Wednesday, April 3, 2013
Google has big plans for Berkeley County.
Lilyn Hester, Google’s Southeastern Public Affairs Manager, recently spoke to the Moncks Corner Rotary Club during the club’s weekly lunch at Gilligan’s restaurant.
Google is in the process of expanding its data center operations at the Mt. Holly Commerce Park. Hester, who works out of the Google Data Center at Mt. Holly, said Google is committed to Berkeley County and South Carolina.
“Google is bringing $600 million dollars into South Carolina and Berkeley County because we believe in Berkeley County and the resources here,” Hester said. “Construction of the data center expansion is ongoing and currently is in the initial planning stages.”
Hester added that while there is no set completion date on the data center expansion project, the new construction and Google’s long term commitment to Berkeley County and the tri-county area points to a bright future for the workforce.
“We like to hire locally whenever possible,” she said. “We prefer to hire from the tri-county area but our applications do go out worldwide.”
Currently Google staffs 150 employees at its regional data center but that number is growing.
“With the expansion Google is hiring a wide variety of employees, not just degreed engineers, but support staff, electricians, maintenance workers, and office staff,” she said. “The boom for Berkeley County will reach across the board.
“With construction gearing up, Google is now hiring. A lot of what we have available can be found online.”
Interested applicants are invited to visit www.google.com/jobs for available positions locally and worldwide.
With the additional $600 million expansion investment Google’s total investment at the site now totals over $1.2 billion.
The data center houses thousands of servers to support services such as Google search, Gmail, Google-Plus and YouTube. As demand for Google’s services grows, the company must ramp up data center to meet this demand.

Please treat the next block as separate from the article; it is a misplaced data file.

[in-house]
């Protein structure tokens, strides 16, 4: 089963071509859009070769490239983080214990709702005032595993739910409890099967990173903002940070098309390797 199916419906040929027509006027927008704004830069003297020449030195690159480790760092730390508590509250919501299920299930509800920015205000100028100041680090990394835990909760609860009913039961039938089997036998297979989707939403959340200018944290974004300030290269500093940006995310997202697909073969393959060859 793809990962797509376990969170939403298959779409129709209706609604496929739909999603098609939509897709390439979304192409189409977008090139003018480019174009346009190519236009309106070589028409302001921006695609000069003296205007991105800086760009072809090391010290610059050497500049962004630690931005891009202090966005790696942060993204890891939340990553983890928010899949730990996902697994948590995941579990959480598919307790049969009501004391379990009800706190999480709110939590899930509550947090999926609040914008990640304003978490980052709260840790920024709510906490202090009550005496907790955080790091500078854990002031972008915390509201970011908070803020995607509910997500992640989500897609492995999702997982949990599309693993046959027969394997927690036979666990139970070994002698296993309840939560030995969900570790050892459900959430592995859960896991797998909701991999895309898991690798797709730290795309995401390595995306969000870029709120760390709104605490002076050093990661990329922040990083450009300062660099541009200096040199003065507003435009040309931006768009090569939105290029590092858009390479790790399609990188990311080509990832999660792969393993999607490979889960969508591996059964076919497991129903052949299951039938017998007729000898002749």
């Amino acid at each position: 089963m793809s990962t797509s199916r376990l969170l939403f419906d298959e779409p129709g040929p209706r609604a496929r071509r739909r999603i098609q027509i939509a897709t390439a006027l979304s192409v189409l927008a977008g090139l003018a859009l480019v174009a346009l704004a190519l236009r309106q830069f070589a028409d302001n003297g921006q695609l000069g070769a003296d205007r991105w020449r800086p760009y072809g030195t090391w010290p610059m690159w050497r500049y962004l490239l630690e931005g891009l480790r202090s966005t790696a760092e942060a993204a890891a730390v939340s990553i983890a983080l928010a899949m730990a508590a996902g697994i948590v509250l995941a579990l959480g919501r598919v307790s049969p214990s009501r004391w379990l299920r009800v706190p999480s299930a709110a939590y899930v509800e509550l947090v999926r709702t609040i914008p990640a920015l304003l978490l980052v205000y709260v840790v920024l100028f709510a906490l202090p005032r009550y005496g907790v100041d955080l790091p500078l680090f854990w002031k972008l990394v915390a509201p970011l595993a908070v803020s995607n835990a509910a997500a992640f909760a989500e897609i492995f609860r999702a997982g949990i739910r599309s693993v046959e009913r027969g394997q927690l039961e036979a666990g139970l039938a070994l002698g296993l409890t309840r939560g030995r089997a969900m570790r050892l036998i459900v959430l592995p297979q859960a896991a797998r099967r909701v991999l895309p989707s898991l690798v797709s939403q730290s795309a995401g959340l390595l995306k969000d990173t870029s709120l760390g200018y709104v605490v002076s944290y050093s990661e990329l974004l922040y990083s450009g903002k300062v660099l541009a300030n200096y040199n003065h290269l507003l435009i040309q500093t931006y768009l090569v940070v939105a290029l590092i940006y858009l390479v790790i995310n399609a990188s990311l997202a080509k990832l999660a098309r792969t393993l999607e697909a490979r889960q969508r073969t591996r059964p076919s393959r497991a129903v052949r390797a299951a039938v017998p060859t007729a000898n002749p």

The boon to Berkeley County extends beyond data centers. Google is also involved in supporting science and mathematics programs in local schools. Since 2008, it has awarded more than $932,000 in grants to local schools and nonprofits.
“Students interested in math and science, don’t decide when they’re 17 and say, ‘I really love math and I want to be an engineer,’” she said. “This is a passion that starts early on in their lives and it’s our job to find those young students and cultivate their passion.”
To that end, each February the Citadel Foundation and Google host the “Storm the Citadel Trebuchet Competition.” Teams of local students, Citadel cadets, engineers, scientists, and corporate executives build and launch trebuchets, a device similar to a medieval catapult, competing in accuracy, design, and team spirit.
More than 400 people in the community have attended the event annually.
“This is our third year co-hosting the Trebuchet Competition with the Citadel,” Hester said. “In our first year we had 10 to 12 teams competing. This year we had more than 40 teams competing and next year the Citadel is worried about having enough room on their parade ground to fit everybody.”
Hester added that despite Google’s size, “We are a start-up company at heart. Google started in a garage and we are big supporters of entrepreneurship. Our mission is to organize the world’s information and make it accessible, but inside, we’re not that organized. It’s not good to take an idea to a big meeting. You take your idea and you run with it. That’s the entrepreneurship we cultivate.”
Google’s community effort extends to helping senior citizens become more computer and Internet savvy.
“We provide training for seniors on how to get online, upload pictures and share information,” she said.
The Gazette is pleased to offer readers the enhanced ability to comment on stories. We expect our readers to engage in lively, yet civil discourse. We do not edit user submitted statements and we cannot promise that readers will not occasionally find offensive or inaccurate comments posted in the comments area. Responsibility for the statements posted lies with the person submitting the comment, not The Gazette.